• And Marianne also stressed that it was  important to  help other teachers out, not just take but give as well.  Her message was always – if you find a great mentor text, PD event, poem, or lesson… share it with your colleagues.  Teach with an open door.
I’m looking forward to reading Meenoo’s  new book (on it’s way to my house even as I write!), and learning about how I can live a richer teaching life.
And I am thankful for my first mentor – Marianne.

14 thoughts on “Slice of Life March Challenge: March 11th., 2014 – Lurking @ #engchat w/ @iChrisLehman @teachkate @pennykittle.

  1. You were lucky to have someone to guide you as a new teacher. When I started teaching, no one shared, doors were closed. It was difficult to find a way, but I did. I love your confession of being a lurker.

  2. It’s a wonderful tribute to your first mentor, Marianne, Tara. Remember how open you were to her as well. I suspect she loved those Thursdays with you, too. Thanks for sharing the early tweets, and some important things about collaboration.

  3. Fantastic post Tara. I love your confession and the thinking you got out of this. Your words about what matters in coaching and teaching are so important. I’m ordering Meenoo’s book now. Thanks!

  4. Being a Twitter-novice I don’t even know how to lurk. But it’s interesting to read the ideas from someone-you- who has lurked and written about it. Thank you for sharing.

  5. I am not on Twitter and have no idea how it works. I do admit to being a stalker, though. I stalked TWT for two month before I got up the nerve to publish my first post.

  6. There were several chats last night but I missed this one. Lots of little nuggets here today! It sounds like Marianne was a terrific mentor. Those early years of teaching are so hard, heck I still have lots of those moments even now. I think I will check out the book.

  7. I know you have passed on what Marianne taught and modeled for you. That early support was such a blessing. I hardly ever tweet on twitter but I do lurk and learn. It can be so fast paced that I, too can find it hard to jump in. I do think it is a wonderful PD tool and inspiring, though.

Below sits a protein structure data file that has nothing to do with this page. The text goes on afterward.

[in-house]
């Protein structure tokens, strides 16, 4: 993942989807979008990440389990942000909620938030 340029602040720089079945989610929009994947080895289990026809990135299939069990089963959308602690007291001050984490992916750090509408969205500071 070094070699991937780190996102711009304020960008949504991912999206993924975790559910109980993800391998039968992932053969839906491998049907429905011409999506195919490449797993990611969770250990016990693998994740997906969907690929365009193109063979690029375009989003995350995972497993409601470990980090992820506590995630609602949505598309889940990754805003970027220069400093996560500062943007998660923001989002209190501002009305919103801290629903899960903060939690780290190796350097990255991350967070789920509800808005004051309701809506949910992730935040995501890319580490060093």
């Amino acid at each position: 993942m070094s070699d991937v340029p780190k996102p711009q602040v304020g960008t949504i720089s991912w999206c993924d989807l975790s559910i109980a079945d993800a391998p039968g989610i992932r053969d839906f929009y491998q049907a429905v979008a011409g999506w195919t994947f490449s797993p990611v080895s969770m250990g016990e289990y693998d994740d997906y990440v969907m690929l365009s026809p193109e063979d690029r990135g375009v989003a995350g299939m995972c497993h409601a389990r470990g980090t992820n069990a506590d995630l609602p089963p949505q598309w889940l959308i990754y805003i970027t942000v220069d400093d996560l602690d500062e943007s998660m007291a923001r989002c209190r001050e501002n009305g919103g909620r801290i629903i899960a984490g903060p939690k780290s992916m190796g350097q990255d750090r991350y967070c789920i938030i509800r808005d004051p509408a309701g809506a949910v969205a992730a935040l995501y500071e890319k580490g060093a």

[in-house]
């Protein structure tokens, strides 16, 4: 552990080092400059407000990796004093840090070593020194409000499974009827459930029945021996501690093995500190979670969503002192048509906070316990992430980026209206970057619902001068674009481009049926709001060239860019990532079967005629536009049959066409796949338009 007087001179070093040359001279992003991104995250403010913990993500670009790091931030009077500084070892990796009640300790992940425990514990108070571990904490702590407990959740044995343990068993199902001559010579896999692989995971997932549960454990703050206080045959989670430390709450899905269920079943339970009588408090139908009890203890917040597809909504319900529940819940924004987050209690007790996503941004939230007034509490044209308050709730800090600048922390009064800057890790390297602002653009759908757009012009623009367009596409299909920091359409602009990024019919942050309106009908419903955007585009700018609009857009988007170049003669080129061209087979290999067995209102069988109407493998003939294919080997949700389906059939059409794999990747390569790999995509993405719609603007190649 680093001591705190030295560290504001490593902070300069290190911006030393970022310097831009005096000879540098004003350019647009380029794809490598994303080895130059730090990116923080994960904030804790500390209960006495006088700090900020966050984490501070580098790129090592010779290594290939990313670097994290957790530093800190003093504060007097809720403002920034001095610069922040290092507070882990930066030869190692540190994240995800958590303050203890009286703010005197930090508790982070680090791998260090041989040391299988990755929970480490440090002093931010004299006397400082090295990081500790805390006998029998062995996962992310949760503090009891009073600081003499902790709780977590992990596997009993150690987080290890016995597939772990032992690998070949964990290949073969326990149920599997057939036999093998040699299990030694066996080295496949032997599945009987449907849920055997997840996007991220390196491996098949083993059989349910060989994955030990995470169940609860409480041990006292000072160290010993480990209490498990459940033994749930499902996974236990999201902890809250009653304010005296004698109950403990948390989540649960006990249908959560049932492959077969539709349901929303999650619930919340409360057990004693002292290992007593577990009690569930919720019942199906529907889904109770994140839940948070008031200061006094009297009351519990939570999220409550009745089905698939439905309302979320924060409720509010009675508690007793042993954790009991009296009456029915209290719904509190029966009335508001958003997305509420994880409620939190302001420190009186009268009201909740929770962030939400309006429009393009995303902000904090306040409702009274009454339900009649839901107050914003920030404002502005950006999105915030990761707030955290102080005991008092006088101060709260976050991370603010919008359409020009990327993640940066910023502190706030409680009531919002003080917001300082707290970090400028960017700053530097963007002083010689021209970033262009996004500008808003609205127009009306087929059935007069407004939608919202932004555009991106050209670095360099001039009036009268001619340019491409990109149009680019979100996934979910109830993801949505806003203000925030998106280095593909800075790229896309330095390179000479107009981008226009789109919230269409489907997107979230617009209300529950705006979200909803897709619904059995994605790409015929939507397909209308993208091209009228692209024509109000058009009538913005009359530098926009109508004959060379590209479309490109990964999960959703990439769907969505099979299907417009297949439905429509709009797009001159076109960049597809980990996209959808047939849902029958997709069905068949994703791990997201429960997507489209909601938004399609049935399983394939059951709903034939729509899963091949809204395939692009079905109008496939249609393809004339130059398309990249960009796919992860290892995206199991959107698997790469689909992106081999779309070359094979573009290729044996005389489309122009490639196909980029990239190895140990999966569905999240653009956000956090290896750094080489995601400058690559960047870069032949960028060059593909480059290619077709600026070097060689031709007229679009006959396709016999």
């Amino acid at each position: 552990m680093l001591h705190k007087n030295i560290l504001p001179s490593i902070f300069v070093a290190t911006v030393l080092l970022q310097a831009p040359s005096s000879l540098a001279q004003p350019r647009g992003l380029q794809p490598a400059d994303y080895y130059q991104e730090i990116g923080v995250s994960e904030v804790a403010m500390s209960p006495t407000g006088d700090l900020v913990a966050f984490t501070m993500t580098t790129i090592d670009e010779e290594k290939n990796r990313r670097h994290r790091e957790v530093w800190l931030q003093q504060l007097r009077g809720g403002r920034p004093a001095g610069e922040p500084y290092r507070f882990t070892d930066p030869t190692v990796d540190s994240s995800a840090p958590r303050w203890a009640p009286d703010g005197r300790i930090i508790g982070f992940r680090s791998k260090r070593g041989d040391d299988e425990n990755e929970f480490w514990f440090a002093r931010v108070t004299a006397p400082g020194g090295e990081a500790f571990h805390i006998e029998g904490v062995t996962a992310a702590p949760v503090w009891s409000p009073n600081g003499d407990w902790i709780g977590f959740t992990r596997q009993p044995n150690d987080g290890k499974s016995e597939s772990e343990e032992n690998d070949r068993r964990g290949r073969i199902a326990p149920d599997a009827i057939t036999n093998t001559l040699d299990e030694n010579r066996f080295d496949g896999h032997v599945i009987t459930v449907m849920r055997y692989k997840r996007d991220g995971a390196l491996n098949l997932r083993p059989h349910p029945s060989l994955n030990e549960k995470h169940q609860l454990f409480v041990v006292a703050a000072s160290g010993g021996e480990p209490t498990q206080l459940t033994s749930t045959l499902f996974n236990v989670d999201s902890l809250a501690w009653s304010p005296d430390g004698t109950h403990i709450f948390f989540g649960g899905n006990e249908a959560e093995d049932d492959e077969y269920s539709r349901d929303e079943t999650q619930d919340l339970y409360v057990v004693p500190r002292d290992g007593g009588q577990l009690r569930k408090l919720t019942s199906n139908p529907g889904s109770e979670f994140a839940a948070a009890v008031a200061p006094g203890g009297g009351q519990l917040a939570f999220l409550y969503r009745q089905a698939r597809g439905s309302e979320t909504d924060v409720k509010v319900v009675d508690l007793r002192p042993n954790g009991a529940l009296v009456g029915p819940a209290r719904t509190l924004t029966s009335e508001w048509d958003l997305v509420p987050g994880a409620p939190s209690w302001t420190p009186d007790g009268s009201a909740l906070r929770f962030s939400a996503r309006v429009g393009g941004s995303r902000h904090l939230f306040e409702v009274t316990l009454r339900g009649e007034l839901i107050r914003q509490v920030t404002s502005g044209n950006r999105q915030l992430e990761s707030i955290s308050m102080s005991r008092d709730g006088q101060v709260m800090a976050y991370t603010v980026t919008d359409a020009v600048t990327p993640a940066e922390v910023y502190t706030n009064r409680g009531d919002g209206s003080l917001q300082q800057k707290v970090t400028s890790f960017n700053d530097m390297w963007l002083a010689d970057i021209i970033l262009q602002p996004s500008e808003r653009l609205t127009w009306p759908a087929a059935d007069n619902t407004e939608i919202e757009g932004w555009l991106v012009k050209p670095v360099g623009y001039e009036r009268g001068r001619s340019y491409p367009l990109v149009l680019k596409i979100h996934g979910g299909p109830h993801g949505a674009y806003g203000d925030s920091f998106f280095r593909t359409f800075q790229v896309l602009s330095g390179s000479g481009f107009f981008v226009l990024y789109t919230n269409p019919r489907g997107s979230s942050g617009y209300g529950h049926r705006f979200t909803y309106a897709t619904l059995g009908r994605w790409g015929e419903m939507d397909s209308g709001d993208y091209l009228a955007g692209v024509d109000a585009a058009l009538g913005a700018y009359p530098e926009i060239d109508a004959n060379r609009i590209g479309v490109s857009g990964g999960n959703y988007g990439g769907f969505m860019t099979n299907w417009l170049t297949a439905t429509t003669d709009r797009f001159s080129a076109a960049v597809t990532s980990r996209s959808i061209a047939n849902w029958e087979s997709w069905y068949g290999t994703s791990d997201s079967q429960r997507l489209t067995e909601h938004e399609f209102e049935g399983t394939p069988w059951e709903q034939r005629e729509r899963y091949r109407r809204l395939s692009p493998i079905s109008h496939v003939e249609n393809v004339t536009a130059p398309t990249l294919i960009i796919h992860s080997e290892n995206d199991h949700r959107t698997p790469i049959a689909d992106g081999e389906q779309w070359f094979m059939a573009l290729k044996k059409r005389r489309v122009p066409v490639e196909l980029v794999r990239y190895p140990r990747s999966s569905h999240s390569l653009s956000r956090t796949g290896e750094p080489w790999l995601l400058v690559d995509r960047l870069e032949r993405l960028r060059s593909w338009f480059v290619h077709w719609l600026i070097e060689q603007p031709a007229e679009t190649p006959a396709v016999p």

8. I also enjoy lurking on Twitter during Twitter chats but try to participate as much as possible. Many times, my family needs me and I need to be with them during Twitter chats that I like so it is hard to do both. I like how you connected your mentor with the comments on Twitter.

  9. I am always bummed that many of the weeknight chats happen too early for us on the West Coast. Either I am not home or cooking dinner or something. Glad it was so wonderful and thank you for sharing. I can’t wait to read THRIVE.

  10. This is a terrific post, Tara! I read bits of the chat, but, like others, was busy with dinner, etc. I love the way you distilled your key takeaways and related them to your own mentor. Your points are an important reminder about how critical it is that we support one another through this time of change!

Thank you for reading my blog! Please leave a comment and share your thoughts.

Fill in your details below or click an icon to log in: Logo

You are commenting using your account. Log Out /  Change )

Google+ photo

You are commenting using your Google+ account. Log Out /  Change )

Twitter picture

You are commenting using your Twitter account. Log Out /  Change )

Facebook photo

You are commenting using your Facebook account. Log Out /  Change )


Connecting to %s